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Monday, November 14, 2011

Fallon, Amicus Briefs, and the Healthcare Litigation

Now that the Supreme Court has granted cert in the healthcare litigation, it seems like a good time to revisit a recent conversation held here on Prawfsblawg about Richard Fallon's article on "Scholars' Briefs and the Vocation of a Law Professor."  Here's my post discussing that article and the issues it raises, as well as a Prawfs post by Dan Markel and commentary at VC by Orin Kerr.  Recall that Fallon argues that too many law professors sign scholars' amicus briefs without carefully scrutinizing them, and that "norms of scholarly integrity should bar law professors from signing scholars’ briefs unless they have personal knowledge of all of the principal authorities on which a brief relies and, more substantively, that they should not sign a brief unless, in their roles as scholars and teachers, they would applaud a court that simply adopted the brief’s reasoning as its own."

Most law professors, I would guess, are inclined to agree with Fallon's recommendations in principle.  In practice, however, even when the spirit is willing, the flesh (or the ego, or more charitably the urge to do good and have an impact on the law) is weak.  A legal scholar might be willing to abide by Fallon's arguments in a run-of-the-mill case.  But one might reasonably conclude that the healthcare litigation could draw an above-average amount of energy, attention, and concern.  (Note the dry Canadian understatement.)  It will be much harder for law professors, being all too human, to resist the urge to join scholars' briefs--and there will be plenty--arguing on one side of the issue or the other.  I still think they should resist.  I am betting that before long, there will be plenty of briefs floating around the Internet, and plenty of signatories who are inexpert in healthcare law and/or economics, tax law, the Commerce and Necessary and Proper Clauses, the statute itself, or all of the above, and who know little about the particulars of cases like Raich, Comstock, or Wickard v. Filburn besides what they picked up in law school or a one-page excerpt in a casebook.  They might still conclude that given the importance of the case, it is important for them to add their name to the "count" of professors on one side or another.  But it isn't, and they shouldn't--although they probably will.  I hope we will at least keep track of who does, and whether they have any basis for signing a brief qua "scholar."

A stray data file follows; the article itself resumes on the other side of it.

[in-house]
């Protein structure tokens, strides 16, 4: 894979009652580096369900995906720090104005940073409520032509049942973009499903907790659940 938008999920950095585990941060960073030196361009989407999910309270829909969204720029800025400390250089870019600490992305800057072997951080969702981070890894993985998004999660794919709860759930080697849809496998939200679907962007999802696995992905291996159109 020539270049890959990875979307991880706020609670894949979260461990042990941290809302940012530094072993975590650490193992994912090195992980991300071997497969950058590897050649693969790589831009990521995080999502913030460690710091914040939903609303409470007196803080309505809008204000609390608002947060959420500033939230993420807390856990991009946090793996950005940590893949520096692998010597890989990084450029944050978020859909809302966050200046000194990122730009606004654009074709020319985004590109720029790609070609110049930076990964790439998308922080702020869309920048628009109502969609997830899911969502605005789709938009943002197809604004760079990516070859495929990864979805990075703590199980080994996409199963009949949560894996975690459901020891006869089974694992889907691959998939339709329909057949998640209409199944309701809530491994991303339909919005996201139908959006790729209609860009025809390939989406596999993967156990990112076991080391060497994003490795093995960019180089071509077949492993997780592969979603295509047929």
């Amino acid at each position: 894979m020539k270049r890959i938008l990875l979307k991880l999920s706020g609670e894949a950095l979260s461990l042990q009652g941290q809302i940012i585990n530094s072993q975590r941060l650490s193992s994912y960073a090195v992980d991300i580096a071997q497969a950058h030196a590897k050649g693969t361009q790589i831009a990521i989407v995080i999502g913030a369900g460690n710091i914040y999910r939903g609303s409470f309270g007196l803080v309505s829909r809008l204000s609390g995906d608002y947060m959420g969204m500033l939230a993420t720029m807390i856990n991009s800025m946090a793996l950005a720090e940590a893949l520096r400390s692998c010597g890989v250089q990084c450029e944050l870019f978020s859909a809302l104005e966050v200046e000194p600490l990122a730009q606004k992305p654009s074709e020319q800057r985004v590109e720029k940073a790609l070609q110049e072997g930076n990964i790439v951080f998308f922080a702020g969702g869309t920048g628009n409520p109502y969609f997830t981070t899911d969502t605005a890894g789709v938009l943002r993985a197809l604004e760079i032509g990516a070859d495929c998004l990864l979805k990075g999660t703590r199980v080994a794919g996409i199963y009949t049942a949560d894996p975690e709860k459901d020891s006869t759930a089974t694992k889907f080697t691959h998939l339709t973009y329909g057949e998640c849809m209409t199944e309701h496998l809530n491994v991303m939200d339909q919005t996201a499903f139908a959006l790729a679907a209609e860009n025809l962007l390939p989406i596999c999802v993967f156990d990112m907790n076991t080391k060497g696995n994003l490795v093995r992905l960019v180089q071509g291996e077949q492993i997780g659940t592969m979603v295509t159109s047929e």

In my earlier post, I also made the following suggestion: "I would much rather see scholars submitting amicus briefs in support of neither side, briefs that explore the genuine complexities or conflicting normative positions of both sides and look at the possible consequences of different conclusions.  Even where one thinks one side definitely ought to win and the stakes are high, I still think the scholar's own particular contribution at the Supreme Court level, given the likelihood that the advocates themselves will make all the basic arguments, should be to explore the difficulties that are often elided or neglected by both sides."  That seems true of this case, as well.  I think the issues will be well mooted by the many briefs on both sides, so that there will be less value for scholars' briefs of any stripe in this litigation than there might be in, say, a difficult tax case.  Still, I could see some actual added value in briefs written by smallish groups of scholars who, instead of arguing in support of either the petitioners or the respondents, delve into particular questions raised by the litigation--the history of insurance, the economics of healthcare, whether the action/inaction distinction makes sense, whether there are any judicially manageable limitations on the Commerce Clause and whether it matters, etc.--as a purely scholarly matter and with no interest in who wins.